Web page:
Consider stripping student information of any identifying information and releasing it, along with records of other students in the same cohort, for general access for educational research. Yes, the school has taken all the required and appropriate steps to protect the students’ identity. But, no, it doesn’t work. That’s because Big Data practitioners generally access large data sets from a wide variety of sources. Some of those other sources (viz. Facebook) make no attempt to protect the individual’s identity. Those secondary sources have enough unique identifying characteristics that can be accurately correlated with the de-identified school records to re-identify those school records. The best laid plan of mice and men …………

There is no shortage of legislation in the US to protect student information. The most relevant legislation includes:

  • The Family Educational Rights and Privacy Act of 1974 (FERPA). This act prohibits the unauthorised disclosure of educational records. FERPA applies to any school receiving federal funds and levies financial penalties for non-compliance.
  • The Protection of Pupil Rights Amendment (PPRA) of 1978. This act regulates the administration of surveys soliciting specific categories of information. It imposes certain requirements regarding the collection and use of student information for marketing purposes.
  • The Children’s Online Privacy Protection Act of 1998 (COPPA). This act applies specifically to online service providers that have direct or actual knowledge of users under 13 and collect information online.

Unfortunately, this legislation is outdated and somewhat useless today. For example, it applies to schools but not to third party companies operating under contract to the schools. This legislation was enacted before the era of Big Data and doesn’t address the issues that this current technology raises. Further, the acts don’t include a “right of action.” This means there is no way to enforce the law.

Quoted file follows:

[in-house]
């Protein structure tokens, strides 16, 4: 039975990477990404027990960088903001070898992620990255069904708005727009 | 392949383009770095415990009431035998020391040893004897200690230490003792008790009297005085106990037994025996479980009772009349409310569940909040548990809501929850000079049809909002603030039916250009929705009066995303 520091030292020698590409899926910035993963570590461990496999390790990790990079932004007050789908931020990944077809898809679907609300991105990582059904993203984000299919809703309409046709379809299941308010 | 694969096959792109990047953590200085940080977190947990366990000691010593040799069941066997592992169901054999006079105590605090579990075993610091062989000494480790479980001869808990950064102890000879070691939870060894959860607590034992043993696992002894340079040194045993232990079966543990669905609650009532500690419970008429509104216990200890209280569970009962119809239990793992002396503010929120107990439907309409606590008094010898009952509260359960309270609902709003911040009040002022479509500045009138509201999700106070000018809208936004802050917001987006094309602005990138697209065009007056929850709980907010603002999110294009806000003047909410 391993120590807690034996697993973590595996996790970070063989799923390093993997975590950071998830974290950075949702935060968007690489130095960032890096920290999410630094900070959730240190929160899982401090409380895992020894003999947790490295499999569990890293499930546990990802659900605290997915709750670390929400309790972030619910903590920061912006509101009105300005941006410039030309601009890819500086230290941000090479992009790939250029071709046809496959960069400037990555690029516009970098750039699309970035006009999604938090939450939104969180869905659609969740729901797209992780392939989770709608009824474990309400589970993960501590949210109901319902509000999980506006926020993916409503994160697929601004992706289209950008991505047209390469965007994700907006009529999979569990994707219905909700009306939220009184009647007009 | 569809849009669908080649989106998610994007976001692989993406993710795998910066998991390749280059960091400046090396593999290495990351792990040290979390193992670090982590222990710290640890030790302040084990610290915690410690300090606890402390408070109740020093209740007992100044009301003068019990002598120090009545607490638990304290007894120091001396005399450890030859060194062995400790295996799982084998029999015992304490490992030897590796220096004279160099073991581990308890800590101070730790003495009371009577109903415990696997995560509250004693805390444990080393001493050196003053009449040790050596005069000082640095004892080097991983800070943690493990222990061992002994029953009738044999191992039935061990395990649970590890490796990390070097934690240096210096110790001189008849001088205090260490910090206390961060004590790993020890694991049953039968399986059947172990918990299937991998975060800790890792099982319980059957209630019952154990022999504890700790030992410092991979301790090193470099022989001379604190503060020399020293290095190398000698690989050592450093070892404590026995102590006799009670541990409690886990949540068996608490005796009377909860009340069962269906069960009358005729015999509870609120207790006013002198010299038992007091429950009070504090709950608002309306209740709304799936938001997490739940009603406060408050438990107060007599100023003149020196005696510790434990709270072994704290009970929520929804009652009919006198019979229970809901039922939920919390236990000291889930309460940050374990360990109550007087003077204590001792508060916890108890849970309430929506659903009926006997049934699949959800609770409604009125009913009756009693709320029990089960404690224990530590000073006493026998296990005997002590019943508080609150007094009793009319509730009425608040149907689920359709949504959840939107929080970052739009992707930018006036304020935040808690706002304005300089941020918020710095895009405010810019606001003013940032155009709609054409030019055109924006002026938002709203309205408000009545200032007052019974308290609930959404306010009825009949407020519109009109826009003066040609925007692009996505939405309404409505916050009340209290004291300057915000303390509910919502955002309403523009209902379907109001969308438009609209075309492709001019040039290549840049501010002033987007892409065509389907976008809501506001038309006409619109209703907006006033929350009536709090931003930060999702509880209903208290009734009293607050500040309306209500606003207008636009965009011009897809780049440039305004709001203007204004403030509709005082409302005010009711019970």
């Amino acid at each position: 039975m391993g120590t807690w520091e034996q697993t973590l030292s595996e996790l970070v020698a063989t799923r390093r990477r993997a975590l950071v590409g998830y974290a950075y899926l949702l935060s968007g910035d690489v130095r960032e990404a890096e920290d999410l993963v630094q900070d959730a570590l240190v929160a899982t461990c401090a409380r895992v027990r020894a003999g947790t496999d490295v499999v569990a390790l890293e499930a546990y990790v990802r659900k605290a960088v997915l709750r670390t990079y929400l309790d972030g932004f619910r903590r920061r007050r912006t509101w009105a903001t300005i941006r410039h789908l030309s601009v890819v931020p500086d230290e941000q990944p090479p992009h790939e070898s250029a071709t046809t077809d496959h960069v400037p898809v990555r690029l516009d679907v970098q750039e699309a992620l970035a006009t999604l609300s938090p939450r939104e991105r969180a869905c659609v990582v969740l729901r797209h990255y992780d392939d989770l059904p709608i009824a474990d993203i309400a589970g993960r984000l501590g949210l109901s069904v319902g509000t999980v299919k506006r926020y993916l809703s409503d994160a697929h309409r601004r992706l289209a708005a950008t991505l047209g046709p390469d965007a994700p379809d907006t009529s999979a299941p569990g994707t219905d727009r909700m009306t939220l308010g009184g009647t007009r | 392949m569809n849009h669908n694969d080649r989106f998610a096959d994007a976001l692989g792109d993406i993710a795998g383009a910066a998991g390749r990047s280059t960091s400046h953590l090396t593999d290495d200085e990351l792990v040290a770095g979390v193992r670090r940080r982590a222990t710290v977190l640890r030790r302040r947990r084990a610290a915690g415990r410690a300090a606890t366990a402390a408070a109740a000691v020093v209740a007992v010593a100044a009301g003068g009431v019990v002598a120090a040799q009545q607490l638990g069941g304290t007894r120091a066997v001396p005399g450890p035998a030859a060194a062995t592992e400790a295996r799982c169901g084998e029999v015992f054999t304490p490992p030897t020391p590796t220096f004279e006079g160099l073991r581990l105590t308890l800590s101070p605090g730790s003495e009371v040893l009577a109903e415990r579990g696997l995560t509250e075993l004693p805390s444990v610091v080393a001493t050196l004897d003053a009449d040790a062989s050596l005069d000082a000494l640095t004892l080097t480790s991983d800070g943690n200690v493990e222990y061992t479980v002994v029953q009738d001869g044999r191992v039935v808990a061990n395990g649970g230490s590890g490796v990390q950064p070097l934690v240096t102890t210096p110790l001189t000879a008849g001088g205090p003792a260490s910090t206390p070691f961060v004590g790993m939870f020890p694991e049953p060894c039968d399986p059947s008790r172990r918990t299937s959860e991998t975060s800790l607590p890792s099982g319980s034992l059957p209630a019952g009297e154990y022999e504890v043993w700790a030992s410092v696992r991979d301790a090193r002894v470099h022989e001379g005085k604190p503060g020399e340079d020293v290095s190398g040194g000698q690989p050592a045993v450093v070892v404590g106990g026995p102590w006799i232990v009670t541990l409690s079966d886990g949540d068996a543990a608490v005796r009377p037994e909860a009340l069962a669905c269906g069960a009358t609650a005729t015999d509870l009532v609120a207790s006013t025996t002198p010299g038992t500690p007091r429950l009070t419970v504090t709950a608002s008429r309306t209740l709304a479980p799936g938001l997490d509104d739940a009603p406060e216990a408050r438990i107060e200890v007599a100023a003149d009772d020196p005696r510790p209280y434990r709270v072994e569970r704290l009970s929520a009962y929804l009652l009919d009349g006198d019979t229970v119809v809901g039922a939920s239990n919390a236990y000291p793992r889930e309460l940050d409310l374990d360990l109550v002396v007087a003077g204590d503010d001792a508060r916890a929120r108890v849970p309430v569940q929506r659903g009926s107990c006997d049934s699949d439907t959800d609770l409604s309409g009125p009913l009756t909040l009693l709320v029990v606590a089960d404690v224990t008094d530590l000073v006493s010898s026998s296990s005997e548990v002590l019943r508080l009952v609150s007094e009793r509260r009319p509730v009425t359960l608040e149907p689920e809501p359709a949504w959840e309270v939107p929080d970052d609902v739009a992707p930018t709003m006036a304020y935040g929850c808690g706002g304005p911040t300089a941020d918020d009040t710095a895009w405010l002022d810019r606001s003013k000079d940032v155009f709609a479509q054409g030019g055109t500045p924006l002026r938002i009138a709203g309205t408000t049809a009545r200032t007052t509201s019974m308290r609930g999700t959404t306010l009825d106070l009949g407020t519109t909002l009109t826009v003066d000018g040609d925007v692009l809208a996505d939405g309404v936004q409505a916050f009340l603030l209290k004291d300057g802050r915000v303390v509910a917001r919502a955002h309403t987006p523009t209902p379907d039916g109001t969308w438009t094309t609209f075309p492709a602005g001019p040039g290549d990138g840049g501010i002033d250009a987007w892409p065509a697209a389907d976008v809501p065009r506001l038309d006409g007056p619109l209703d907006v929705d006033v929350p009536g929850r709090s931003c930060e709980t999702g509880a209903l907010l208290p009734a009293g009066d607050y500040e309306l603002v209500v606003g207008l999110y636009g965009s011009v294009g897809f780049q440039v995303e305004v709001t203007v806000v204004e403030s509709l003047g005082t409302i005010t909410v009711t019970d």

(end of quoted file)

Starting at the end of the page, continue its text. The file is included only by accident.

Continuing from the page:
In light of this, there are ongoing legislative attempts to deal with the need to protect the privacy of student information. Up until September 2015, 46 states introduced 162 laws dealing with student privacy; 28 of those pieces of legislation have been enacted in 15 states. There have been ongoing initiatives at the federal level as well. Relevant pieces of federal legislation that have been introduced include:

  • Student Digital Privacy and Parental Rights Act (SDPPRA)
  • Protecting Student Privacy Act (PSPA)
  • Student Privacy Protection Act (SPPA)

These acts are primarily concerned with protecting student data that schools pass along to third party, private sector companies for processing. In spite of the fact that these companies have generally built in their own data protection policies and procedures that already meet the requirements of this legislation, there is still considerable fear that the companies will use the data for nefarious purposes such as tailoring marketing messages to particular students – something that is clearly outside the scope of providing education or conducting educationally related research.